A permanent establishment can arise not only from the presence abroad of an employee, but also where a business has appointed a foreign agent with authority to enter into sales contracts on its behalf. Generally an agent who is “independent” ie broadly, acts as agent for a multiplicity of different businesses, does not give rise to this exposure provided a double tax agreement is in place.

In the FS sector foreign taxes arise in a straightforward way where interest or insurance premiums are obtained from a foreign country. Withholding tax is a risk in the case of interest. Insurance premium tax is a likely cost in the case of insurance in the EU. The risks are less obvious but real in the case of dealing – whether in shares, currencies, commodities or debts. The same principles as those outlined above can lead to a dealing transaction being regarded as the conduct of the FS trade in another country. The use of a broker is no different to the use of a distribution agent by a manufacturer in this context. The issues attract most attention in cases such as the trading of portfolios in a multinational FS group, where a portfolio may be passed between offices of the group, as the working day moves with the sun. But the issue is present potentially in any overseas dealing. Irish tax legislation has a carve out to protect foreign businesses which use the Irish broker from being treated as carrying on their trade in Ireland for that reason.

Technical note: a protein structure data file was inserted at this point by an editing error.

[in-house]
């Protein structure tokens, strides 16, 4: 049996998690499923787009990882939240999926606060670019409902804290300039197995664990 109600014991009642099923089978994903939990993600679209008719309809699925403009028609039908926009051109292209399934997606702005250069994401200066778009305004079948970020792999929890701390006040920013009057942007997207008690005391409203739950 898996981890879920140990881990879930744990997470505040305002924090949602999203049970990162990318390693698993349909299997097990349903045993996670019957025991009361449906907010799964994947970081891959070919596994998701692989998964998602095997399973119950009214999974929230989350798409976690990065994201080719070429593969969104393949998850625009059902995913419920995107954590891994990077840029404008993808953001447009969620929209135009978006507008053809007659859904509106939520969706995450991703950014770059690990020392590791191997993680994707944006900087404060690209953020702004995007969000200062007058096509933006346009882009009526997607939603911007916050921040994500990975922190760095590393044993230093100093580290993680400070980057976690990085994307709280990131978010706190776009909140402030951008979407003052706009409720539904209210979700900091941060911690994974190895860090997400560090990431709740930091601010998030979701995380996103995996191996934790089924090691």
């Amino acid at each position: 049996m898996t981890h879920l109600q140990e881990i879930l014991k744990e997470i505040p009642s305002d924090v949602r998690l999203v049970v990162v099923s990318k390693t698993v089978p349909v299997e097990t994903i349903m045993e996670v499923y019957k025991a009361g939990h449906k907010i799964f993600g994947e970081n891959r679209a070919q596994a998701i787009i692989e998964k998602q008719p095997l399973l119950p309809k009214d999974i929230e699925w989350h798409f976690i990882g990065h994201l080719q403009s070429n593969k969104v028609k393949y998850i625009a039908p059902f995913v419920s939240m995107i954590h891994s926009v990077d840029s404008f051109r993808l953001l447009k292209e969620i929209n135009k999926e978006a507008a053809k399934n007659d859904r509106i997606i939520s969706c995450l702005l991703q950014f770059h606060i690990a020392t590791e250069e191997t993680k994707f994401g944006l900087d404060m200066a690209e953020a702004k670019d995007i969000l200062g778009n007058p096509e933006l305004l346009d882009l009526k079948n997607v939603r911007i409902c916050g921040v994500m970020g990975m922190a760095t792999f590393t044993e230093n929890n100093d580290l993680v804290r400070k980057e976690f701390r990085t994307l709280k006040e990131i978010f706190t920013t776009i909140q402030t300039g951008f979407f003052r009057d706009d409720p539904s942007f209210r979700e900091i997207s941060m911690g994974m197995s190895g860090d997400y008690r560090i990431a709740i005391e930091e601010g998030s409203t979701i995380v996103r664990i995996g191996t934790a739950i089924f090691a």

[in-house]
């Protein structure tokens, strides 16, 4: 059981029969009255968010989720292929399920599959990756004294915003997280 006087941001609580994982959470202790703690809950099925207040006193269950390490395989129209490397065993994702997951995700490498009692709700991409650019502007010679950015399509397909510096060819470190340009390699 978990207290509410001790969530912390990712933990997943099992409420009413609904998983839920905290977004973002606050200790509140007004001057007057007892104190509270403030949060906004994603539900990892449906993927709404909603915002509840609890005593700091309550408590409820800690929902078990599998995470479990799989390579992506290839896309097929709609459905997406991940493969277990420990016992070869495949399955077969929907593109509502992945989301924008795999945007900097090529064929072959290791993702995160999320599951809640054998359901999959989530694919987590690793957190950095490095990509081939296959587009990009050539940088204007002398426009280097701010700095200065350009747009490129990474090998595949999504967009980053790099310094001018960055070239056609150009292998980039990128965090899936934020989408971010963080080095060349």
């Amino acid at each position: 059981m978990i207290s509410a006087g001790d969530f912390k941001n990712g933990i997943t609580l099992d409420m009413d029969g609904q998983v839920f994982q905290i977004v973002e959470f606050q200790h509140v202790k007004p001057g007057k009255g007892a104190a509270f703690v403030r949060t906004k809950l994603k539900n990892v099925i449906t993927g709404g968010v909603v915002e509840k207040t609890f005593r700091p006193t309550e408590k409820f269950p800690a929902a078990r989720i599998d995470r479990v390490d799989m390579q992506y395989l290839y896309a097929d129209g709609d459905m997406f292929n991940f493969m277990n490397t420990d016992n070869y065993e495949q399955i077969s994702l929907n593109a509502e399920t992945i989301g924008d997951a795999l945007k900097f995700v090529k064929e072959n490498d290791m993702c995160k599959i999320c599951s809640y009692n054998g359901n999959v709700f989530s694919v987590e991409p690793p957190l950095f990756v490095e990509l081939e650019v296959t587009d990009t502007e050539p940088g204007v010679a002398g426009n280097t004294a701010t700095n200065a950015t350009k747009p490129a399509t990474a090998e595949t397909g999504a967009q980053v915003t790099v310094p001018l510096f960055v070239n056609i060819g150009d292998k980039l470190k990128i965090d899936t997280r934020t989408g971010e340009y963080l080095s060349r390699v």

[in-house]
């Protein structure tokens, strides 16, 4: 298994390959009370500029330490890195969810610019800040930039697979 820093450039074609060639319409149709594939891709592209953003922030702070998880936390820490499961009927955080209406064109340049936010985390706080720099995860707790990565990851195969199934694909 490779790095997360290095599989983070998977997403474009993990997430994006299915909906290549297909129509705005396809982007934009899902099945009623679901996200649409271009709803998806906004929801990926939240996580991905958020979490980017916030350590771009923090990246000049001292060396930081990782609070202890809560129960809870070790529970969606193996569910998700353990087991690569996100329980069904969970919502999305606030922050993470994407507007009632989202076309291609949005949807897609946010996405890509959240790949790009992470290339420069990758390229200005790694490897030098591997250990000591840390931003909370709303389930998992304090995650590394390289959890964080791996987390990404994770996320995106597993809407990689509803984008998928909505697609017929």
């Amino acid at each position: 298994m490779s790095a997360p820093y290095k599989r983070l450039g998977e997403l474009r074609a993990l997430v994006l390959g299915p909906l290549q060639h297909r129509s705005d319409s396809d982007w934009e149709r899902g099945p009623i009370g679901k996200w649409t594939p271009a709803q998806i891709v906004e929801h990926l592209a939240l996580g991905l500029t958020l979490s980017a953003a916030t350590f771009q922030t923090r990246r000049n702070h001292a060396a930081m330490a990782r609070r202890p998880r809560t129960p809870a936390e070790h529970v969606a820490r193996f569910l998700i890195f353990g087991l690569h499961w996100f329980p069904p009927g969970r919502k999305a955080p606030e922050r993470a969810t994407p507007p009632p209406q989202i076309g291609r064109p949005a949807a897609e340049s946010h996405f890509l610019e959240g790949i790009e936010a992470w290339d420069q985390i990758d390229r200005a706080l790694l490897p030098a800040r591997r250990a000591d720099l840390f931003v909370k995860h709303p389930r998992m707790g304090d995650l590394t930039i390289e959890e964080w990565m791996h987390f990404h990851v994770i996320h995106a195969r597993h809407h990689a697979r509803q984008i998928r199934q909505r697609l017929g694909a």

Sensible structures
There are several structures which can be used to minimise exposure to foreign tax while having a presence abroad and obtaining sales. Some of these seek to entirely eliminate the liability and others minimise it to acceptable levels.